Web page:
Solid Energy revealed the cost after a request was made by New Zealand’s Sunday Star-Times newspaper under the Official Information Act; and Solid Energy confirmed it had contracted the services of security specialists.
“We have to take security seriously in our business. We need to ensure that our staff and contractors work in a safe environment. We also need to protect our property and we need to minimise disruption to our business,” Solid Energy chief executive Don Elder said.
“Faced with an increasing number of incidents over the last two years, in which protesters have disrupted our business and potentially placed in danger our staff and contractors, we took the only option available – we brought in security consultants to advise us on how we can best protect our staff and our business. This should come as no surprise, particularly to the protesters who continue to engage in disruptive, and at times illegal, actions,” he said.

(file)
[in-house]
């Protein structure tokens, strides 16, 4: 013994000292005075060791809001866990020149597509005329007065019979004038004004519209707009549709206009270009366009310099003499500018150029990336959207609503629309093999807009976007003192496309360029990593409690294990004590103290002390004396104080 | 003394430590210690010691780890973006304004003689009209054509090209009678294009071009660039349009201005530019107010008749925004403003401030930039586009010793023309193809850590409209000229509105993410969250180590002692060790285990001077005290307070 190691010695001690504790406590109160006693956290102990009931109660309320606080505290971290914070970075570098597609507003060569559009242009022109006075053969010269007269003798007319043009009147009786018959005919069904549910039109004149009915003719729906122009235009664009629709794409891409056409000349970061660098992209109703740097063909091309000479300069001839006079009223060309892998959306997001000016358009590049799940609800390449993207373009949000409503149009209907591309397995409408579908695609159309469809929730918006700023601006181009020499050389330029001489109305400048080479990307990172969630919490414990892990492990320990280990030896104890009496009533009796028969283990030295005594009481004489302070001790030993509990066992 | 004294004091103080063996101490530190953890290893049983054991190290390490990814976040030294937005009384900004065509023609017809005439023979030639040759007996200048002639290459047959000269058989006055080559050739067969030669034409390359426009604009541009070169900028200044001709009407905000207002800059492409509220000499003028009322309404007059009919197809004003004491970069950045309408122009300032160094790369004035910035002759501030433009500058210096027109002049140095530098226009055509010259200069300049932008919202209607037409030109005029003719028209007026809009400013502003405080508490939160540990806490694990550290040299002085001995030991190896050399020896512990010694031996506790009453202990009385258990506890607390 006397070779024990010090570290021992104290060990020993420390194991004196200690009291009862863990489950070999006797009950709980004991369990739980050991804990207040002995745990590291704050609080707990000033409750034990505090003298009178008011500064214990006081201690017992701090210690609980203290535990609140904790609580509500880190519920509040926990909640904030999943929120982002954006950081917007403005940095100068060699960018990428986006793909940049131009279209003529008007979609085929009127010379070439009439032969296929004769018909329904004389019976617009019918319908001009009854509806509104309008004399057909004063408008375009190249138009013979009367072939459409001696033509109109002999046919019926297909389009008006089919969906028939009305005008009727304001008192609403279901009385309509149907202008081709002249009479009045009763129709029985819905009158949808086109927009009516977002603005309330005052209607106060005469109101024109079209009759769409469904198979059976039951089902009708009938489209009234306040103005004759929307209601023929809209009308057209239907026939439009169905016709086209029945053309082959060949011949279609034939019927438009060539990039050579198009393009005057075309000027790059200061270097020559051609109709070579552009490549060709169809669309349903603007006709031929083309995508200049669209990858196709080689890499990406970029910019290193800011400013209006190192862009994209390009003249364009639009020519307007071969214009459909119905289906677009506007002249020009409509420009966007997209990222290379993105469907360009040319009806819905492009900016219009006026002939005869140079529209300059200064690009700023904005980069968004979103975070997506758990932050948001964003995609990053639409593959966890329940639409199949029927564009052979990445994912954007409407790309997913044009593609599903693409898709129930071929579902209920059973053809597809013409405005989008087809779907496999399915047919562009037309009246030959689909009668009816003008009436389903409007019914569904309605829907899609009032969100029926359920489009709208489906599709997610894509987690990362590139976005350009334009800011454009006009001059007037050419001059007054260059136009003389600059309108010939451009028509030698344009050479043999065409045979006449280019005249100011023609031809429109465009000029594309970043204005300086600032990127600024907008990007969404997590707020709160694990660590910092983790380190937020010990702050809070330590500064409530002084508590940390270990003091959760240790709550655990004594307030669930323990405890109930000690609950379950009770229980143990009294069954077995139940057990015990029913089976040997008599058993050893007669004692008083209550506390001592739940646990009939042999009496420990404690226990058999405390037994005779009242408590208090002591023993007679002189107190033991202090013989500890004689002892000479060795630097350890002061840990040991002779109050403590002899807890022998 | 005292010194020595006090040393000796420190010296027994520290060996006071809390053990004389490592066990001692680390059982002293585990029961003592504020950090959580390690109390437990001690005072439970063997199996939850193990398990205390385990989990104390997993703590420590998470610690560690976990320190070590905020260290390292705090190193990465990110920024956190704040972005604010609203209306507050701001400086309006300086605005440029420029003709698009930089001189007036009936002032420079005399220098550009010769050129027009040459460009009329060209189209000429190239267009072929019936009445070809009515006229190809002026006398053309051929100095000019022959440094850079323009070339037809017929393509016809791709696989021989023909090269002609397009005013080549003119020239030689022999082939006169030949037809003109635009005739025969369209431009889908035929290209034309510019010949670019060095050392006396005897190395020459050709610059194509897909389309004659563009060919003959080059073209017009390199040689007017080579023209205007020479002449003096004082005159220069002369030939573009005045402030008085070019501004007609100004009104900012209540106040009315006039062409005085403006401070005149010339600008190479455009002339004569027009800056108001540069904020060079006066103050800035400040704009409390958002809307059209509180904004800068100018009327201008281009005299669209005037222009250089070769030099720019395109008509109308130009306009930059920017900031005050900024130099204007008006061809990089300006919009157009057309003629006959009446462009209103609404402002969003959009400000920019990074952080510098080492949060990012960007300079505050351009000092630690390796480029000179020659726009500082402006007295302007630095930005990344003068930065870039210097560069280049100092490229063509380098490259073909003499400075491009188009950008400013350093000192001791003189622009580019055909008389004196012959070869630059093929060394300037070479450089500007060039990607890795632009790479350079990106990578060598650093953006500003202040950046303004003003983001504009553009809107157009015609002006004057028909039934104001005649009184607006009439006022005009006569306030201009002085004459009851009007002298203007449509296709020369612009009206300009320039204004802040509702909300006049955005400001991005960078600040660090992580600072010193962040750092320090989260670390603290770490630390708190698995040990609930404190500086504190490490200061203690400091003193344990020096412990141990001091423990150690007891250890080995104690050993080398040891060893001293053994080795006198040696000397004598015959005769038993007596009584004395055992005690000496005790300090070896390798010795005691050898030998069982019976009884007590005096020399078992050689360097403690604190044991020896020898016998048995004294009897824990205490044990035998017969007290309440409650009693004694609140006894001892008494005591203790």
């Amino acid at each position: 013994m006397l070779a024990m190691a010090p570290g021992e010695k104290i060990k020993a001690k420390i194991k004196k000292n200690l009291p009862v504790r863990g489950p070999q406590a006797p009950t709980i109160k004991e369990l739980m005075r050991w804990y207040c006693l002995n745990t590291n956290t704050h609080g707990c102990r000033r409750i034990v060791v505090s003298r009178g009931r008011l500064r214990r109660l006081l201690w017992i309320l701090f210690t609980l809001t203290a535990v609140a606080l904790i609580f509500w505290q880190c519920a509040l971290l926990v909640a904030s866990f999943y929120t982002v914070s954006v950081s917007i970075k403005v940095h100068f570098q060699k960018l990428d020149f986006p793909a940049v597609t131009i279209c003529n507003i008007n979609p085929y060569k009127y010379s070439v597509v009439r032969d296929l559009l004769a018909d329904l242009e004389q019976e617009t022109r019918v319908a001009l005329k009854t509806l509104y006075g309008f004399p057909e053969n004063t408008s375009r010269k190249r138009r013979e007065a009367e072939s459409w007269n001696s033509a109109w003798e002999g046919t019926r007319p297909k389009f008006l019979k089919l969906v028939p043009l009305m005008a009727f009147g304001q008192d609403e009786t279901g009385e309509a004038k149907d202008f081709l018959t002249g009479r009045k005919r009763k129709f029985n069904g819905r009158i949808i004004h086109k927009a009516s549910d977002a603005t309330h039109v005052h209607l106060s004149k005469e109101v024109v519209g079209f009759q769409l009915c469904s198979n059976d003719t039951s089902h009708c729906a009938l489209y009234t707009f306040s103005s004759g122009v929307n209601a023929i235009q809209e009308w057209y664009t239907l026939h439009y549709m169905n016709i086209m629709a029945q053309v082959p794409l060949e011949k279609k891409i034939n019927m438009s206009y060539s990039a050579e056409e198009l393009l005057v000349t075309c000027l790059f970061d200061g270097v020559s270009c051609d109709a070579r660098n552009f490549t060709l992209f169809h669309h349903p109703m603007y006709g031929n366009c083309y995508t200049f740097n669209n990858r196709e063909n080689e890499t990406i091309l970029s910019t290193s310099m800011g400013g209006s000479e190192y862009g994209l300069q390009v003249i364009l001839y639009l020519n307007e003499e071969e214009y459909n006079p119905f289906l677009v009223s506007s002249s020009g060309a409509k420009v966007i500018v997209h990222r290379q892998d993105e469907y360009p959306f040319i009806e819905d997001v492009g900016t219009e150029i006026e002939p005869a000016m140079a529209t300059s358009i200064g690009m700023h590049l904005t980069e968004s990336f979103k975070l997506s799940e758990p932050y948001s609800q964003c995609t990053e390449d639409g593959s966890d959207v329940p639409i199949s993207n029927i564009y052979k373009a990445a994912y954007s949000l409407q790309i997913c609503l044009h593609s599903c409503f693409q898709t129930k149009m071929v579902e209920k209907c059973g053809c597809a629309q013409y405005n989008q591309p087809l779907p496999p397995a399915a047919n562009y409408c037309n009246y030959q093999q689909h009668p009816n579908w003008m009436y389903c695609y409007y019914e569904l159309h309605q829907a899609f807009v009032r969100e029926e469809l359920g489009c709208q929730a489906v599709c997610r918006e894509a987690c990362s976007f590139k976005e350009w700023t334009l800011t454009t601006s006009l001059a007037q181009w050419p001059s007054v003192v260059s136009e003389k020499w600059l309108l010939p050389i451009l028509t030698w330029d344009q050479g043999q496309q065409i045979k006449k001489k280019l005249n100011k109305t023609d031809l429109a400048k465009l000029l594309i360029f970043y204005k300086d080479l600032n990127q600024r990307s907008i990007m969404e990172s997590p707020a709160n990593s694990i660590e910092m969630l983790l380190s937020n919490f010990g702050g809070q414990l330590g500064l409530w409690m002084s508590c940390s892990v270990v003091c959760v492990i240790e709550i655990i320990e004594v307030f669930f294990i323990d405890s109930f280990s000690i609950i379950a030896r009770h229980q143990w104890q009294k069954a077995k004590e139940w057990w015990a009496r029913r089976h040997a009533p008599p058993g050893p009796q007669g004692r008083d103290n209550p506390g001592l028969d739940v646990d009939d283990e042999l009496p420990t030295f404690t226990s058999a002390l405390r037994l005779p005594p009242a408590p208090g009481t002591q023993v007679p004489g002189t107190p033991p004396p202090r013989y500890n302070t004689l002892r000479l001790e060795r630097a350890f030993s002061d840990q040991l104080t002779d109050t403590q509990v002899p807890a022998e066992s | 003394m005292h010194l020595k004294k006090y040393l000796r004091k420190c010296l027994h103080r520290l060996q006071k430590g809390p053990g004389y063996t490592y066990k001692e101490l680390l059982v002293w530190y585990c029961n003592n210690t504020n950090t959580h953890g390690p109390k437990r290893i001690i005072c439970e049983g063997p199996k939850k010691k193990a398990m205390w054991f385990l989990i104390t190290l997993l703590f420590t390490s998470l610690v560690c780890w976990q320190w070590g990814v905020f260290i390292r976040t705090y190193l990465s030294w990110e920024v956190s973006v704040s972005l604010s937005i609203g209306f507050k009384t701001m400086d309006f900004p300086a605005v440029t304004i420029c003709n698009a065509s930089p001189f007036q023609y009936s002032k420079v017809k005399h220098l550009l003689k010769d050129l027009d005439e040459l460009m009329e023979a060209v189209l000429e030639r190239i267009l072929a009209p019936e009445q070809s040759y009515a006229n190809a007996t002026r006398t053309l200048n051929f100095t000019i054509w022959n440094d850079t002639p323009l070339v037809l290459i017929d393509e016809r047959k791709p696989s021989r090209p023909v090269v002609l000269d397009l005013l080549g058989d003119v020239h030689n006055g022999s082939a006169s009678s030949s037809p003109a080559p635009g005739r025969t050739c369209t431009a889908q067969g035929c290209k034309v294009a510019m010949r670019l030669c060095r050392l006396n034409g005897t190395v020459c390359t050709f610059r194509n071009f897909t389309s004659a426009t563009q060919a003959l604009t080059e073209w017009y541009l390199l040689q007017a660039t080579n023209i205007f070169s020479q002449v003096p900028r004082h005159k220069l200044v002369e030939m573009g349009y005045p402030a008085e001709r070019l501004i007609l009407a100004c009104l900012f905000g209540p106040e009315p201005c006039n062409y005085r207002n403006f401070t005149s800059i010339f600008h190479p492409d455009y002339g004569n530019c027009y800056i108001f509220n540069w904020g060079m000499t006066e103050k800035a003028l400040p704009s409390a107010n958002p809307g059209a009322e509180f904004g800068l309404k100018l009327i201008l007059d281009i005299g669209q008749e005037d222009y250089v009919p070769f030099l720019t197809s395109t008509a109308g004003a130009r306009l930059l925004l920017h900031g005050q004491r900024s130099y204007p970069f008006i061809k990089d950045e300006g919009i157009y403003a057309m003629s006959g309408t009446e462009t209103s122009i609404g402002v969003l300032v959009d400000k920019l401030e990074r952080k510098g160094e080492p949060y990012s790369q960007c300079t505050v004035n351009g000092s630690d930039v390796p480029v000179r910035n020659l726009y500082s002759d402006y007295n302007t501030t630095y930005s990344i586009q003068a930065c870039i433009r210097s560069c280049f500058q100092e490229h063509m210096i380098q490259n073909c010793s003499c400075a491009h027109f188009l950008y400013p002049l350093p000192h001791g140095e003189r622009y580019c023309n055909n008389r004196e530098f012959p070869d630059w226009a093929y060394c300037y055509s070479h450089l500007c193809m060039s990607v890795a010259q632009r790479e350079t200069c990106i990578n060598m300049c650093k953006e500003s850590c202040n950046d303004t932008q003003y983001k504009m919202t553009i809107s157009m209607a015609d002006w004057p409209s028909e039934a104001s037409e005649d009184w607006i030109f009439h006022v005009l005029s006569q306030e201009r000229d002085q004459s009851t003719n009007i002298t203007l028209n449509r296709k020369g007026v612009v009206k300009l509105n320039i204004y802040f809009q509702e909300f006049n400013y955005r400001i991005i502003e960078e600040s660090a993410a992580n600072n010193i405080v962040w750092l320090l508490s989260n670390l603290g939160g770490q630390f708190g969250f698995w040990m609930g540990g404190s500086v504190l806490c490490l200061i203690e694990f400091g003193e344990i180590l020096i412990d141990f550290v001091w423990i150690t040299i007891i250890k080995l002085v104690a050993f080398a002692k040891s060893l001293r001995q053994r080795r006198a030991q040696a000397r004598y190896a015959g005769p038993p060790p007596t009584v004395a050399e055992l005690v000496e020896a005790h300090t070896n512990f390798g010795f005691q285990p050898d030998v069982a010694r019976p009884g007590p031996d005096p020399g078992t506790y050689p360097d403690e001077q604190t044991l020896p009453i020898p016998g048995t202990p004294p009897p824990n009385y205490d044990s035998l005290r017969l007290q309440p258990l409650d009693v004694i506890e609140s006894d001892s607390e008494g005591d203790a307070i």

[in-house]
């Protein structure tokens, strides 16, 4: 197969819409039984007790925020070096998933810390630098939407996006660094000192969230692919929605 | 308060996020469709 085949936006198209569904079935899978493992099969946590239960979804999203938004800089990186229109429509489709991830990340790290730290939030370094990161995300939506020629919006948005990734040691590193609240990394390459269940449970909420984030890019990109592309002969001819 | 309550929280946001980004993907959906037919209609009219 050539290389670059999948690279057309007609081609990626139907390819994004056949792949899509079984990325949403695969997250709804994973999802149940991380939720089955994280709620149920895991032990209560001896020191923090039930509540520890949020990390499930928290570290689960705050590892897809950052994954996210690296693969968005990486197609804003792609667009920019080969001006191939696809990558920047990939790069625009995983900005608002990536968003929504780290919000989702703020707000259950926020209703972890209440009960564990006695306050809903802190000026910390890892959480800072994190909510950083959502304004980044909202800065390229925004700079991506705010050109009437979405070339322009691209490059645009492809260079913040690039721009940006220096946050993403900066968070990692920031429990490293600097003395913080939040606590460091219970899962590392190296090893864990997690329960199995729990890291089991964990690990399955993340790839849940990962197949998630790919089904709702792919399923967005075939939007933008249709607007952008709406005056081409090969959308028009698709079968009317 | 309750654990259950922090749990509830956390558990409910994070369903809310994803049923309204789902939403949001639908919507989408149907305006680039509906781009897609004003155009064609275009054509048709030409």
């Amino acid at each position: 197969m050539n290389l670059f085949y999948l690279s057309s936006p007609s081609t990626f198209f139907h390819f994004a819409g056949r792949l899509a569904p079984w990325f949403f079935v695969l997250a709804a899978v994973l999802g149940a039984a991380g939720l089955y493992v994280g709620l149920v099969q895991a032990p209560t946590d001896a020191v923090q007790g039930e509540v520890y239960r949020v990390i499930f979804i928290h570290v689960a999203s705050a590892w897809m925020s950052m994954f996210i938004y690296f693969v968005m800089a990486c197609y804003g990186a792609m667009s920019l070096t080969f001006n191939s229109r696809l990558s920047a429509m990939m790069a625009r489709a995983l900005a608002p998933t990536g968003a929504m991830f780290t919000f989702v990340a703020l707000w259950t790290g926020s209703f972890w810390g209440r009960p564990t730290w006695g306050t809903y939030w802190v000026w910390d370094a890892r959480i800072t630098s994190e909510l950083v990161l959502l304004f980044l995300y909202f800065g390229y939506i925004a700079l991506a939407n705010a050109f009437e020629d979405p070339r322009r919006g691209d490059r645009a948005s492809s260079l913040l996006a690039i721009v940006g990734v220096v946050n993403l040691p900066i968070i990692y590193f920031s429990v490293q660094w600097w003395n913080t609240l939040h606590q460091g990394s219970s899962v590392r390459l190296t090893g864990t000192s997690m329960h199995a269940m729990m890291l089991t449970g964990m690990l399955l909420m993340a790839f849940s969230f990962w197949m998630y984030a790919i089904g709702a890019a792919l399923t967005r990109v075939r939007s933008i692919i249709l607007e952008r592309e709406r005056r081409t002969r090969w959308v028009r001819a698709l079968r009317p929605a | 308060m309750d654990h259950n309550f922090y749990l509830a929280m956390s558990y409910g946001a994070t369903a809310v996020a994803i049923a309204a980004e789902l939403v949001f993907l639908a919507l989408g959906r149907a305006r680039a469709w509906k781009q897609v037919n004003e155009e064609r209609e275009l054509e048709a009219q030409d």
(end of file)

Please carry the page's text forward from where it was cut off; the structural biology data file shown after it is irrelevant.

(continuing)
In the most serious incident in August 2005, two protesters chained themselves to a railway line near Christchurch and had to be removed by the police. Coal trains to Lyttelton were delayed, resulting in lost revenue of more than $200,000.
Solid Energy has also received a number of requests from anti-mining protestors, under the Official Information Act, for information about them held by the company. Solid Energy said it did not hold any information about any protesters, other than publicly available information and videos of protesters being handed out pre-emptive trespass notices and protesting at its sites.